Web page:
Objective: Ambulatory Care-Sensitive Conditions (ACSCs), conditions for which ambulatory care may reduce, though not eliminate, the need for hospital admission, have been used as an index of adequate primary care. However, few studies of ACSC have focused on children. We estimated national hospitalization rates for ACSC among children and examined the behavior of the index between subgroups of children.
Methods: We used data from the 1990-1995 National Hospital Discharge Surveys (NHDS), the US census, and the National Health Interview Survey (NHIS) to calculate hospital discharge rates. Rates were estimated as the number of condition-specific hospital discharges from the NHDS divided by the population at risk, as estimated from the US census and NHIS.
Results: Predictably, ACSC hospitalization rates were significantly higher among children who were younger, black, had Medicaid insurance, and lived in poorer areas compared with their counterparts. However, the relationship between ACSCs and income and the distributions of conditions within the index varied significantly between children.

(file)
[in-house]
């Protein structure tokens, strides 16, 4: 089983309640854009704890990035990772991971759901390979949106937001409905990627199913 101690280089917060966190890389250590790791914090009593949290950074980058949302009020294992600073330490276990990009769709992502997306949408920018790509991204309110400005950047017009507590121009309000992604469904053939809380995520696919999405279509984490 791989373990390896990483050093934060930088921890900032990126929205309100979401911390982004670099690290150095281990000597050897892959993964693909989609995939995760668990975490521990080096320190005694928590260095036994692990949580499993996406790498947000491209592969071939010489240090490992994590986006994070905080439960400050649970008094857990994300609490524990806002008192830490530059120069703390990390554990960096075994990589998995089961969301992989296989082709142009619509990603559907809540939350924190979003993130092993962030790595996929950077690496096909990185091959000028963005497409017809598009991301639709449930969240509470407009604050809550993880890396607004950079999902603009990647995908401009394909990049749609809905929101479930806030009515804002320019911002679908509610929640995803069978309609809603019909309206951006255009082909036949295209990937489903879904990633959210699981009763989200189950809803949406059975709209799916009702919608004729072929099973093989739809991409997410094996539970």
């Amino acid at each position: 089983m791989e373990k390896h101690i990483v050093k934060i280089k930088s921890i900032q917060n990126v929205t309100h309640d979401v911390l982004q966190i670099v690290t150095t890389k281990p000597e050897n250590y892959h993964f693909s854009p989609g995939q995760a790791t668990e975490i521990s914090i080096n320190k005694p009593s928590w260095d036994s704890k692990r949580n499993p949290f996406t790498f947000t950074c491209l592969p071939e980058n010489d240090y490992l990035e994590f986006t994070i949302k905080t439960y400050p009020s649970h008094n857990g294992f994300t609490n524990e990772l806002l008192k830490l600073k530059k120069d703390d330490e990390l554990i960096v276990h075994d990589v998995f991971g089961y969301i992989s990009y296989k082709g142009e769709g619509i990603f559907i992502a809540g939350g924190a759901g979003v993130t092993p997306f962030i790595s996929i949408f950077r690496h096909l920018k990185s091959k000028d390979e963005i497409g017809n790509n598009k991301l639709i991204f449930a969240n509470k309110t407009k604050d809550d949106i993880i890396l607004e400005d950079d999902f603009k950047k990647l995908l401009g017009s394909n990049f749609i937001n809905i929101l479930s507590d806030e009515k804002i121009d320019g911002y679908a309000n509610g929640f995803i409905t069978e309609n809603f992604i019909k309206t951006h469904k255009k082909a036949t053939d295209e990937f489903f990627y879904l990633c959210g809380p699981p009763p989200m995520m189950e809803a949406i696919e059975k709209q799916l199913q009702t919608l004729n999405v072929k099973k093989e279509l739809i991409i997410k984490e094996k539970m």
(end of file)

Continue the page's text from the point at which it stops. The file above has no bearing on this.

Conclusions: ACSCs may indicate disparities in access and utilization of health care, however, the differing behavior of the index between subgroups suggests that inferences from examining rates of ACSCs may not be comparable for all children.ambulatory care-sensitive conditions, hospitalization rates.